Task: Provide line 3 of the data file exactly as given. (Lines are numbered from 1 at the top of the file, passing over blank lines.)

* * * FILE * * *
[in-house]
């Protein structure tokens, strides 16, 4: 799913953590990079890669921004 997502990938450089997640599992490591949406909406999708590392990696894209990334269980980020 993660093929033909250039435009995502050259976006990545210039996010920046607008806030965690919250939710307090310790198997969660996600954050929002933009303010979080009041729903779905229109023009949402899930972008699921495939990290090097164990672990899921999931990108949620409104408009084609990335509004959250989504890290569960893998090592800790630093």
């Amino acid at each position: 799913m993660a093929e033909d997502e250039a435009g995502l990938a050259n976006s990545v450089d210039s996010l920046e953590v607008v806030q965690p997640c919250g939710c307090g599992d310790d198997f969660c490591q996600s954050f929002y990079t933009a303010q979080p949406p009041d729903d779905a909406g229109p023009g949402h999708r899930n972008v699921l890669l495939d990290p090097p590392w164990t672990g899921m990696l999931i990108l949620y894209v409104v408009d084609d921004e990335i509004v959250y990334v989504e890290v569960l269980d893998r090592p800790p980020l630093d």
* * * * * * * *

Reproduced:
């Amino acid at each position: 799913m993660a093929e033909d997502e250039a435009g995502l990938a050259n976006s990545v450089d210039s996010l920046e953590v607008v806030q965690p997640c919250g939710c307090g599992d310790d198997f969660c490591q996600s954050f929002y990079t933009a303010q979080p949406p009041d729903d779905a909406g229109p023009g949402h999708r899930n972008v699921l890669l495939d990290p090097p590392w164990t672990g899921m990696l999931i990108l949620y894209v409104v408009d084609d921004e990335i509004v959250y990334v989504e890290v569960l269980d893998r090592p800790p980020l630093d």